Karl Theodor Franz Wolfgang Jacobi was born in 1894 in Bergen on the island of Rügen, off Germany’s Baltic coast. Although music fascinated him from an early age, it was only in 1917 that he staked his future on becoming a professional composer. He made this difficult and rather brave decision as he was convalescing at a sanatorium in Davos. He had contracted tuberculosis while being held as a prisoner of war in Carcassonne following his capture at the Battle of the Somme. After recovering his health he studied composition at the Hochschule für Musik in Berlin until 1922, and emerged as a composer of great talent. Between 1922 and 1933 he taught at the Klindworth-Scharwenka-Konservatorium in Berlin and produced a string of notably successful works, including his popular Sonata for Alto Saxophone and some experimental pieces for modern electronic instruments like the theremin. He also took a keen interest in social issues and composed choral music for the trade union movement.
As the Nazis tightened their grip on Germany’s cultural life, the implications for Jacobi’s personal and artistic well-being were severe. Being half Jewish, he fell victim to the regime’s ‘racial laws’, which made public performance of his music impossible. In 1934 he and his family took refuge in Italy, but the introduction of new currency regulations forced their return to Germany a year later. Jacobi was fortunate to escape with his life, but the price of survival was a harrowing decade of lying low. Virtually invisible in his own country, he lived in constant fear and suffered tremendous privations. An additional blow came in 1942 when about a hundred of his compositions were lost in an incendiary raid that destroyed his Berlin home.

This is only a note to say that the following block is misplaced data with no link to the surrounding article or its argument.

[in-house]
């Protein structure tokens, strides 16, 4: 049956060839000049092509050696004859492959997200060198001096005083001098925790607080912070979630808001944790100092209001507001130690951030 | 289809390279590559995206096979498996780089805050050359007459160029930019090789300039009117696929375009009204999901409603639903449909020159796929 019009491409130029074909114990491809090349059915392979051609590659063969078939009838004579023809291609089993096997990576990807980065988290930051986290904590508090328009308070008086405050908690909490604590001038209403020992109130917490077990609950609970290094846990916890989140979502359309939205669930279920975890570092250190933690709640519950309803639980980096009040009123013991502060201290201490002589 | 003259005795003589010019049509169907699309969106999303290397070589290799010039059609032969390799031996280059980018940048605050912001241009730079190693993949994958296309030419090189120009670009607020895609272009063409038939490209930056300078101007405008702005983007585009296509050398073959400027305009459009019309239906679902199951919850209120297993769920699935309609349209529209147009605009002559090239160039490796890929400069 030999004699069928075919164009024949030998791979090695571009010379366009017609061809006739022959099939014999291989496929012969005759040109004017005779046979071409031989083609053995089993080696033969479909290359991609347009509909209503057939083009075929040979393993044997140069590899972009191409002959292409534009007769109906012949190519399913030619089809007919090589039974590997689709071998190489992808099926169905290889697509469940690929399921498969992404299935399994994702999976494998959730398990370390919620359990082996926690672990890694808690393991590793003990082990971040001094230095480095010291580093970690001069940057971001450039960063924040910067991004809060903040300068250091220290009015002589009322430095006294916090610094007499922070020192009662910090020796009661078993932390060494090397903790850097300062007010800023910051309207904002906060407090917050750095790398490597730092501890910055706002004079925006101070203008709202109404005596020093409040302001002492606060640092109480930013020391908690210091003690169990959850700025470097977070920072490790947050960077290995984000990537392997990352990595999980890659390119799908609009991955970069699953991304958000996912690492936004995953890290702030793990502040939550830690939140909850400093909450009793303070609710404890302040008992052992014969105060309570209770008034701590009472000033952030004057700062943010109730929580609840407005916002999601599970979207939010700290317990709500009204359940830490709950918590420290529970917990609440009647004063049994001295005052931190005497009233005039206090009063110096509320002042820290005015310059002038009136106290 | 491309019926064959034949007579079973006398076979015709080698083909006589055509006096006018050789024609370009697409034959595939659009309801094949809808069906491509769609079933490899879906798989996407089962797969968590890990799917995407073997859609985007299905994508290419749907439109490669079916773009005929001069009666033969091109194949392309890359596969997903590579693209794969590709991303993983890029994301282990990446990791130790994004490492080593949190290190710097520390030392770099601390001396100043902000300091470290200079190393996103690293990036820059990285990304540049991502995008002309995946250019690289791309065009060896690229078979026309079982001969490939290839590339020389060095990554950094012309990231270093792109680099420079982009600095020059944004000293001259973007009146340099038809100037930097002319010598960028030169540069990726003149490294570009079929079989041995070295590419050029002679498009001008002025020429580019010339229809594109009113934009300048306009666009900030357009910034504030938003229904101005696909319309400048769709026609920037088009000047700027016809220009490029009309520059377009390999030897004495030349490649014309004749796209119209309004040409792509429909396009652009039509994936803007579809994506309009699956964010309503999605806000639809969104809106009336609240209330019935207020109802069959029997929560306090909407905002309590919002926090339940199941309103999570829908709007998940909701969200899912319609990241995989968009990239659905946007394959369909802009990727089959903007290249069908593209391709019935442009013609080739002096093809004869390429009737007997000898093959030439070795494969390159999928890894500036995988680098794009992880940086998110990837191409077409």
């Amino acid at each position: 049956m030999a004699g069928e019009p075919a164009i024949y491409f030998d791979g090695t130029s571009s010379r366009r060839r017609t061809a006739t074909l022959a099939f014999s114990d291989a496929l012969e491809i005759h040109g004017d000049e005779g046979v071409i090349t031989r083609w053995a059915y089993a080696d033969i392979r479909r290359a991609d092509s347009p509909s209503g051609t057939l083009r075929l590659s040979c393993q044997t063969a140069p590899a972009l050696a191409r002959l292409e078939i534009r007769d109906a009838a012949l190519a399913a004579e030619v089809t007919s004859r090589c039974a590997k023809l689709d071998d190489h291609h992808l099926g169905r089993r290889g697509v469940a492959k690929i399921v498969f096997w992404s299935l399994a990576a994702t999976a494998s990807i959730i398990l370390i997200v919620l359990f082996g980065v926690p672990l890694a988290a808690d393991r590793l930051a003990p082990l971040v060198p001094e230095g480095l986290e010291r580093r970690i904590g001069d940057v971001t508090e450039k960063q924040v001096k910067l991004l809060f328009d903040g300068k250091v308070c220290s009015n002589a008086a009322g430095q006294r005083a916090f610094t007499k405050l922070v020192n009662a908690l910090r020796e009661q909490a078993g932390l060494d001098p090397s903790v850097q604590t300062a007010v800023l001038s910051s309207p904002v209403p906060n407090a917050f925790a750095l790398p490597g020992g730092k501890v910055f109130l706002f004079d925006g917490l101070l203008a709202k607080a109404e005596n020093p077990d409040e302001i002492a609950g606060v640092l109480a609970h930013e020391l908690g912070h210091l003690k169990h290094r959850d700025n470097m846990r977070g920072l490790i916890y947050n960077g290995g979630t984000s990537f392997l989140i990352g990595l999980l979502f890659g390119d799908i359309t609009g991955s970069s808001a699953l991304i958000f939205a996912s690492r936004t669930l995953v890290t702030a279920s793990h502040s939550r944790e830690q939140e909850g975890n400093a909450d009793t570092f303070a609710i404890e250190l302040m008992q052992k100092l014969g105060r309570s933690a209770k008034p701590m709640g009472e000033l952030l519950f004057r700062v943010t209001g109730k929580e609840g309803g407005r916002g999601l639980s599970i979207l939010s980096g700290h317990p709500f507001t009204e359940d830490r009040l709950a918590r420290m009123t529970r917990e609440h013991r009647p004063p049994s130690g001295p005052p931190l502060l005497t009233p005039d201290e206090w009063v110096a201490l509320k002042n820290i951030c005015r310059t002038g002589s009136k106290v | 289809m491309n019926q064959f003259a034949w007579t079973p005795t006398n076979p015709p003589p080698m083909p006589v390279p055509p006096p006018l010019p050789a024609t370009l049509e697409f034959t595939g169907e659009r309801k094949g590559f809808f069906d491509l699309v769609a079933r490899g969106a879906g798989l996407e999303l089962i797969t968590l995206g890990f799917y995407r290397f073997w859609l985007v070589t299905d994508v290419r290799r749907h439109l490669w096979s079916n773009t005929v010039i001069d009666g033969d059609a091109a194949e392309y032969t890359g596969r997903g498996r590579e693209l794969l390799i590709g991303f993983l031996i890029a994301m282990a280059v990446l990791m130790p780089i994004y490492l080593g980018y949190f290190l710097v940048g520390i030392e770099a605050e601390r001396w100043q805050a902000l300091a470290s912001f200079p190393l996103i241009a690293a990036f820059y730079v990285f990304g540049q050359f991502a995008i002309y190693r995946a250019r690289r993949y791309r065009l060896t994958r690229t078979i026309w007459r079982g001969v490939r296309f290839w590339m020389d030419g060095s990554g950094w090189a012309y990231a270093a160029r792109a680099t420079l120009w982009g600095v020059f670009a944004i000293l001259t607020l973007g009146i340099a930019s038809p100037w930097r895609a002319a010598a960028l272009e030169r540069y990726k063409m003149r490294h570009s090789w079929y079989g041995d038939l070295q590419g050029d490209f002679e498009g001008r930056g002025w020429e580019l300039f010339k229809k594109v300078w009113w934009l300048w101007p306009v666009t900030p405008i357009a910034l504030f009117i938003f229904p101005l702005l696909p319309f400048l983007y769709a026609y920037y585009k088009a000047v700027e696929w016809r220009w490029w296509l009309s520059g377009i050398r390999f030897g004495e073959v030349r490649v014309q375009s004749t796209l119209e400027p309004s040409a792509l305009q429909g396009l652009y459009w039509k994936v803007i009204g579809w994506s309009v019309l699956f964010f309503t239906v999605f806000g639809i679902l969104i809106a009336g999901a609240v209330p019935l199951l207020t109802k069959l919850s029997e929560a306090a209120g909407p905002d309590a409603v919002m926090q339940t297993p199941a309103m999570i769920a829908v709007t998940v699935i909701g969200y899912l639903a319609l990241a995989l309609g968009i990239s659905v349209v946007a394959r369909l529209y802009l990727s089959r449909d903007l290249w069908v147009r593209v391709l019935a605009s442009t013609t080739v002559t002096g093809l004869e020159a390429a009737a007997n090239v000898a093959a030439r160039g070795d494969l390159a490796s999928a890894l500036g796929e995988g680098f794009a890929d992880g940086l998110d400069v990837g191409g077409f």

By the end of 1945 it was finally safe to appear in public again, which enabled him to resume his teaching career. He accepted a post at the Hochschule für Musik in Munich and was influential in re-establishing the city’s former glory as a vibrant and progressive musical centre. In the 1950s he found a niche for himself in the world of accordion music, and began writing what were to become his most widely performed works. These pieces raise the accordion’s status to the level of a highly demanding virtuoso concert instrument. Recognition eventually came Jacobi’s way, and in the last decade of his life he received many national awards and honours. After his death in December 1972 his stock fell again, and it is only in recent years that his music has begun to be rediscovered.